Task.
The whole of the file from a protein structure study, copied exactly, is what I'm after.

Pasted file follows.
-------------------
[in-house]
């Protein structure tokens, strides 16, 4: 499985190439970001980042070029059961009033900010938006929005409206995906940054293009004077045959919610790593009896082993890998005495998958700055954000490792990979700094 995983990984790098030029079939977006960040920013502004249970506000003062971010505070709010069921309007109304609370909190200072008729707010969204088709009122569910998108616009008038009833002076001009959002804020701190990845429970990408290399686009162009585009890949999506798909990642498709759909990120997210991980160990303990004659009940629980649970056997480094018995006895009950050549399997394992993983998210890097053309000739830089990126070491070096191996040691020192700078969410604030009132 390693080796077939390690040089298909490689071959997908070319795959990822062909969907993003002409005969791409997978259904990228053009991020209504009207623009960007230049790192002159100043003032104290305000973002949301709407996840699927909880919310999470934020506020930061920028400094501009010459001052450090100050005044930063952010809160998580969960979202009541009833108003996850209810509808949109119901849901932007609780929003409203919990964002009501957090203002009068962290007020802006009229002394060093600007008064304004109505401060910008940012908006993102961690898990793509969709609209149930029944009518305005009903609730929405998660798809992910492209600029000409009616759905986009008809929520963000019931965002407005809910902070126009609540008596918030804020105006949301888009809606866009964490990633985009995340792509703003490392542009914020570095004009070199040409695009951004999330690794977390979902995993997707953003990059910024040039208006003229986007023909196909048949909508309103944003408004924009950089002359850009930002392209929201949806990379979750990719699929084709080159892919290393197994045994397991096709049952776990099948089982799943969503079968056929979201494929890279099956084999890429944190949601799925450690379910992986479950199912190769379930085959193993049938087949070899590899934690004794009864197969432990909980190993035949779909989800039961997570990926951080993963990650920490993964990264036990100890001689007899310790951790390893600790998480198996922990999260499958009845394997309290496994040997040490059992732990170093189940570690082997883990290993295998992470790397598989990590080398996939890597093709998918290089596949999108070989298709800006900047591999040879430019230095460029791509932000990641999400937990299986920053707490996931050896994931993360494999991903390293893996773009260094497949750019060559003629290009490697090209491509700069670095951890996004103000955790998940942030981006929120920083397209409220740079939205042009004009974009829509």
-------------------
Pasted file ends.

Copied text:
[in-house]
């Protein structure tokens, strides 16, 4: 499985190439970001980042070029059961009033900010938006929005409206995906940054293009004077045959919610790593009896082993890998005495998958700055954000490792990979700094 995983990984790098030029079939977006960040920013502004249970506000003062971010505070709010069921309007109304609370909190200072008729707010969204088709009122569910998108616009008038009833002076001009959002804020701190990845429970990408290399686009162009585009890949999506798909990642498709759909990120997210991980160990303990004659009940629980649970056997480094018995006895009950050549399997394992993983998210890097053309000739830089990126070491070096191996040691020192700078969410604030009132 390693080796077939390690040089298909490689071959997908070319795959990822062909969907993003002409005969791409997978259904990228053009991020209504009207623009960007230049790192002159100043003032104290305000973002949301709407996840699927909880919310999470934020506020930061920028400094501009010459001052450090100050005044930063952010809160998580969960979202009541009833108003996850209810509808949109119901849901932007609780929003409203919990964002009501957090203002009068962290007020802006009229002394060093600007008064304004109505401060910008940012908006993102961690898990793509969709609209149930029944009518305005009903609730929405998660798809992910492209600029000409009616759905986009008809929520963000019931965002407005809910902070126009609540008596918030804020105006949301888009809606866009964490990633985009995340792509703003490392542009914020570095004009070199040409695009951004999330690794977390979902995993997707953003990059910024040039208006003229986007023909196909048949909508309103944003408004924009950089002359850009930002392209929201949806990379979750990719699929084709080159892919290393197994045994397991096709049952776990099948089982799943969503079968056929979201494929890279099956084999890429944190949601799925450690379910992986479950199912190769379930085959193993049938087949070899590899934690004794009864197969432990909980190993035949779909989800039961997570990926951080993963990650920490993964990264036990100890001689007899310790951790390893600790998480198996922990999260499958009845394997309290496994040997040490059992732990170093189940570690082997883990290993295998992470790397598989990590080398996939890597093709998918290089596949999108070989298709800006900047591999040879430019230095460029791509932000990641999400937990299986920053707490996931050896994931993360494999991903390293893996773009260094497949750019060559003629290009490697090209491509700069670095951890996004103000955790998940942030981006929120920083397209409220740079939205042009004009974009829509």